As an aside: I mentioned last month that I might put some mild weathering on one of the two engines, but wasn’t sure about the idea. To get an idea of how well it might work I carried out a trial on the scrap gearbox casting left over from when I dropped it.
I’m reasonably happy with the result, but need to include a bit more gloss black in the mix to give a more oily appearance. Other than that I think it’s on.
It’s been decided that the black engine will be the standalone desk curio and the burgundy one will go in the Miss Severn boat model. Based on that it’s the black one which will get the weathering treatment.
3 thoughts on “Hispano-Suiza 8F (Part 8)”
This 3D printing has really become big news. I assume the scale of things that can be printed is only defined by the quality of the material used and the strength it has or hasn’t, in keeping shape when being manipulated. For example, the internals of an engine that size could be made in theory, but in reality it would be too fiddly to actually use.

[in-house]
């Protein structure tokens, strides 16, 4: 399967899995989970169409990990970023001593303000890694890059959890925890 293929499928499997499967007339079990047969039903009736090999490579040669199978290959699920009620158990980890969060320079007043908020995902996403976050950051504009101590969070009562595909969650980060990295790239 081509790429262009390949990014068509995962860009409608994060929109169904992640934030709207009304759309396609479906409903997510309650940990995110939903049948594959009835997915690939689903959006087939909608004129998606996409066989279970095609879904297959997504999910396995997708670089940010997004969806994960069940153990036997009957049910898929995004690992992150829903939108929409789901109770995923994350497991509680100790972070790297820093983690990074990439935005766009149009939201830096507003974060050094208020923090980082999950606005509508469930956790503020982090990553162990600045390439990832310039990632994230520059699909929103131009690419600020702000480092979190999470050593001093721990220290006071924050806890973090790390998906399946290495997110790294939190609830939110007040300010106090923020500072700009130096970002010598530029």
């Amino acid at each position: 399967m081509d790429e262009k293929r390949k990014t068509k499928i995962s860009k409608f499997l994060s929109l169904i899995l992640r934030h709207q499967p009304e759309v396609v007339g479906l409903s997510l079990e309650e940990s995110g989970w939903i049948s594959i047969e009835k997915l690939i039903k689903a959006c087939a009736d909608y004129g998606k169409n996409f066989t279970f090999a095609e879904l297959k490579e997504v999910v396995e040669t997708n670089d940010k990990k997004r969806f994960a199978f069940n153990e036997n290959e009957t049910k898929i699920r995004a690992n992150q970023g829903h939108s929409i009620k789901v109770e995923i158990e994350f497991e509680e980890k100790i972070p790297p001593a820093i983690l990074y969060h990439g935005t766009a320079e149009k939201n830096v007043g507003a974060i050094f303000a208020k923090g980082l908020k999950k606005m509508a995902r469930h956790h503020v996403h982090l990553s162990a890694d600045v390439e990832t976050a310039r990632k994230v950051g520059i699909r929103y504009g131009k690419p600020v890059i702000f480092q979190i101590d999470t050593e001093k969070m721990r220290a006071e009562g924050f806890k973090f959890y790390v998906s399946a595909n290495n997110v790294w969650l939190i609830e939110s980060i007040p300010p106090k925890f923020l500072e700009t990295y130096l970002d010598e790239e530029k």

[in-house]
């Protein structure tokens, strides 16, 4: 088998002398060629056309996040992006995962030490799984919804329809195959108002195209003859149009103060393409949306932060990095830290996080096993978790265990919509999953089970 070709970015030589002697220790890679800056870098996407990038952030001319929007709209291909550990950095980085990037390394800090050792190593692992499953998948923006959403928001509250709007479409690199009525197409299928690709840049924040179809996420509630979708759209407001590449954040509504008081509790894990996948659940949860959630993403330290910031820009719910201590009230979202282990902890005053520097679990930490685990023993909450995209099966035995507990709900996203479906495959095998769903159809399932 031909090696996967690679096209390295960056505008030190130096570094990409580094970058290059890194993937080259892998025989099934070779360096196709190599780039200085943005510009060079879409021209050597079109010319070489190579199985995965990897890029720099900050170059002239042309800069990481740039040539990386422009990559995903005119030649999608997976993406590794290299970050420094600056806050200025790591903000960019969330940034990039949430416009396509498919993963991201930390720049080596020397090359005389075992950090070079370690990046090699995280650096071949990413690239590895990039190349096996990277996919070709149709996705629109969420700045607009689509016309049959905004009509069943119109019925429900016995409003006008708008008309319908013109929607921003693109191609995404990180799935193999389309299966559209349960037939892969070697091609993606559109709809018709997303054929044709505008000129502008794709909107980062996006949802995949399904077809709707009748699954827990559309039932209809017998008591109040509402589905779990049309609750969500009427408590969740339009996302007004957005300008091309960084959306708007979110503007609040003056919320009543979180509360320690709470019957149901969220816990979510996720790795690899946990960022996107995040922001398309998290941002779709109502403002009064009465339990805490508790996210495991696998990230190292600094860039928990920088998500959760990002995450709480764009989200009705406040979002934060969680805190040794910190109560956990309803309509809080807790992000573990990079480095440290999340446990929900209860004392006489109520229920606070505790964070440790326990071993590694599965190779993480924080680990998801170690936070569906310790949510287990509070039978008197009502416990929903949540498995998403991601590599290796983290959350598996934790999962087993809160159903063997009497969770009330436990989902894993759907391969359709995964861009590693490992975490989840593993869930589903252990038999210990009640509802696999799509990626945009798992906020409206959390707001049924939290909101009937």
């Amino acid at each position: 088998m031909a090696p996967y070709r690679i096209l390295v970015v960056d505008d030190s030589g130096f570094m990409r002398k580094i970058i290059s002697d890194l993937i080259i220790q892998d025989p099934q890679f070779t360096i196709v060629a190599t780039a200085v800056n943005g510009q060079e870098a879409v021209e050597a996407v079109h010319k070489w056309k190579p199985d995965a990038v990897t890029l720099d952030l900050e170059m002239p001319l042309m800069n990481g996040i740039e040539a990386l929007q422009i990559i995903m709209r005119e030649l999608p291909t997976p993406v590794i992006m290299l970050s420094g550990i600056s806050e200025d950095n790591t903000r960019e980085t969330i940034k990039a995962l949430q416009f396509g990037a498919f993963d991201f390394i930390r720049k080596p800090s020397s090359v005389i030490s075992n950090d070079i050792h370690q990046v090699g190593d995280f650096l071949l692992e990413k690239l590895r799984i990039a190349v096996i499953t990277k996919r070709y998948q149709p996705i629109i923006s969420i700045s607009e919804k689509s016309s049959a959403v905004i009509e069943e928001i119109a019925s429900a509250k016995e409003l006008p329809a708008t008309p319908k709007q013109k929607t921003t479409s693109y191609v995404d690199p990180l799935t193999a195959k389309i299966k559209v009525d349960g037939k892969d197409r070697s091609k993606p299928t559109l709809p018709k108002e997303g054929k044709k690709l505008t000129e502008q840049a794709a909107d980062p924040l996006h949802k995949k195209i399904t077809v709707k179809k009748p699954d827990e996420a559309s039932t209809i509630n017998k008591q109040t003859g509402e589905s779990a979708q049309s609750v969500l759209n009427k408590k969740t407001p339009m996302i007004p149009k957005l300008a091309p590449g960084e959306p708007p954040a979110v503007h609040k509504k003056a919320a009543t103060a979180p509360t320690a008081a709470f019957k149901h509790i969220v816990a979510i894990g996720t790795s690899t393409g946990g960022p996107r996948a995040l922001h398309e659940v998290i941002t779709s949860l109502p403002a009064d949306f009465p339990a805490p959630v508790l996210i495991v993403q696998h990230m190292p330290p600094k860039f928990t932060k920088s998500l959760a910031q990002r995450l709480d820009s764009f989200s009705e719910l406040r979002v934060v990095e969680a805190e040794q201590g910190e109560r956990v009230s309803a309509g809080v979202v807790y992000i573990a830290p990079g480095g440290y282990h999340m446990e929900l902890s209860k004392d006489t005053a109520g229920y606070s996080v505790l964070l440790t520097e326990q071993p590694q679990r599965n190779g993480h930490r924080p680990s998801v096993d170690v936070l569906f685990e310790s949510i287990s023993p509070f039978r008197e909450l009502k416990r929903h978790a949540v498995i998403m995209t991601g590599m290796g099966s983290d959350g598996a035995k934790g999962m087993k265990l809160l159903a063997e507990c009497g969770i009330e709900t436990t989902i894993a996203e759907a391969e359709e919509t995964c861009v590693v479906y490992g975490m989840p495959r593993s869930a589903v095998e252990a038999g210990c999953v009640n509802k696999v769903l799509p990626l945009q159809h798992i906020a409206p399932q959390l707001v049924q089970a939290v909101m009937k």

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I’m operating at the limits of what the print bureau can provide in terms of detail, which is about 50 microns. There are newer machines available that can do better (25 microns), and a decent homeuser machine can do about 30 microns now, but you will be £1500 lighter for that privilege, so I’m saving my pennies.
Print size at that accuracy is limited. A home machine will typically give you a 160 x 70 x 120mm space to print in, which is fine for me. You can always print parts in sections too. If you’re prepared to fork out £10k you can enjoy print volumes of 33 x 20 x 30cm. I’ve no idea if there are bigger ones available, but I haven’t come across any yet. They’re not in my league though, so I haven’t looked very hard.